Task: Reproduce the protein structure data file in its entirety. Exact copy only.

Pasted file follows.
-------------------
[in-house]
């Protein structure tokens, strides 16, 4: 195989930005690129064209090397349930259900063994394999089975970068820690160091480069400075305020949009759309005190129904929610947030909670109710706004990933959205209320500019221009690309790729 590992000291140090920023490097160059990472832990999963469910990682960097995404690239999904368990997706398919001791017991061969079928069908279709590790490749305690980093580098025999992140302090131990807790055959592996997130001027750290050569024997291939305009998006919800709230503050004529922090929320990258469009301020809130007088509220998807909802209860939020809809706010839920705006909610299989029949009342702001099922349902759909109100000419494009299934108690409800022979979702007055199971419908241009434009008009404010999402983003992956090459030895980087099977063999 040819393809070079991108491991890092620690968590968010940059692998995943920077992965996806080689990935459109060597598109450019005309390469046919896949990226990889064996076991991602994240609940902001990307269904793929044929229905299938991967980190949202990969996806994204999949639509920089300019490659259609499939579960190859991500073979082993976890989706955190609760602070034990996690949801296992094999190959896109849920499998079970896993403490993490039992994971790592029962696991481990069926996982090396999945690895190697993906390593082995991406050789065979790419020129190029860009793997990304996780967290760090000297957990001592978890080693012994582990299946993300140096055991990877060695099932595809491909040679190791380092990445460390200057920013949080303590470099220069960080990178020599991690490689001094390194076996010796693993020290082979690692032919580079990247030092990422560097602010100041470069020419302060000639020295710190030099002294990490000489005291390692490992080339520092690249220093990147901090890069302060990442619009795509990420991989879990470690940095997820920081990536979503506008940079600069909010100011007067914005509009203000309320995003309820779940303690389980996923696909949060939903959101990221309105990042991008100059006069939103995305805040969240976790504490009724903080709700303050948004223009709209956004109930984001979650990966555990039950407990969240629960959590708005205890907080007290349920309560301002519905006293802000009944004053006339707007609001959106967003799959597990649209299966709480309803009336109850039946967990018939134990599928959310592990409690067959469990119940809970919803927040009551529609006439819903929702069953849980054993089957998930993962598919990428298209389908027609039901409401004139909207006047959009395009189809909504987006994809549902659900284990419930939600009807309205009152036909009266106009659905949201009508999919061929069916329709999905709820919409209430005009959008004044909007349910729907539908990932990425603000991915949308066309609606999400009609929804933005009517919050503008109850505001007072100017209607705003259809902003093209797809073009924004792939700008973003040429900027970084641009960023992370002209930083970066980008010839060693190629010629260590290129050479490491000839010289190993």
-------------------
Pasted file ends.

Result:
[in-house]
């Protein structure tokens, strides 16, 4: 195989930005690129064209090397349930259900063994394999089975970068820690160091480069400075305020949009759309005190129904929610947030909670109710706004990933959205209320500019221009690309790729 590992000291140090920023490097160059990472832990999963469910990682960097995404690239999904368990997706398919001791017991061969079928069908279709590790490749305690980093580098025999992140302090131990807790055959592996997130001027750290050569024997291939305009998006919800709230503050004529922090929320990258469009301020809130007088509220998807909802209860939020809809706010839920705006909610299989029949009342702001099922349902759909109100000419494009299934108690409800022979979702007055199971419908241009434009008009404010999402983003992956090459030895980087099977063999 040819393809070079991108491991890092620690968590968010940059692998995943920077992965996806080689990935459109060597598109450019005309390469046919896949990226990889064996076991991602994240609940902001990307269904793929044929229905299938991967980190949202990969996806994204999949639509920089300019490659259609499939579960190859991500073979082993976890989706955190609760602070034990996690949801296992094999190959896109849920499998079970896993403490993490039992994971790592029962696991481990069926996982090396999945690895190697993906390593082995991406050789065979790419020129190029860009793997990304996780967290760090000297957990001592978890080693012994582990299946993300140096055991990877060695099932595809491909040679190791380092990445460390200057920013949080303590470099220069960080990178020599991690490689001094390194076996010796693993020290082979690692032919580079990247030092990422560097602010100041470069020419302060000639020295710190030099002294990490000489005291390692490992080339520092690249220093990147901090890069302060990442619009795509990420991989879990470690940095997820920081990536979503506008940079600069909010100011007067914005509009203000309320995003309820779940303690389980996923696909949060939903959101990221309105990042991008100059006069939103995305805040969240976790504490009724903080709700303050948004223009709209956004109930984001979650990966555990039950407990969240629960959590708005205890907080007290349920309560301002519905006293802000009944004053006339707007609001959106967003799959597990649209299966709480309803009336109850039946967990018939134990599928959310592990409690067959469990119940809970919803927040009551529609006439819903929702069953849980054993089957998930993962598919990428298209389908027609039901409401004139909207006047959009395009189809909504987006994809549902659900284990419930939600009807309205009152036909009266106009659905949201009508999919061929069916329709999905709820919409209430005009959008004044909007349910729907539908990932990425603000991915949308066309609606999400009609929804933005009517919050503008109850505001007072100017209607705003259809902003093209797809073009924004792939700008973003040429900027970084641009960023992370002209930083970066980008010839060693190629010629260590290129050479490491000839010289190993």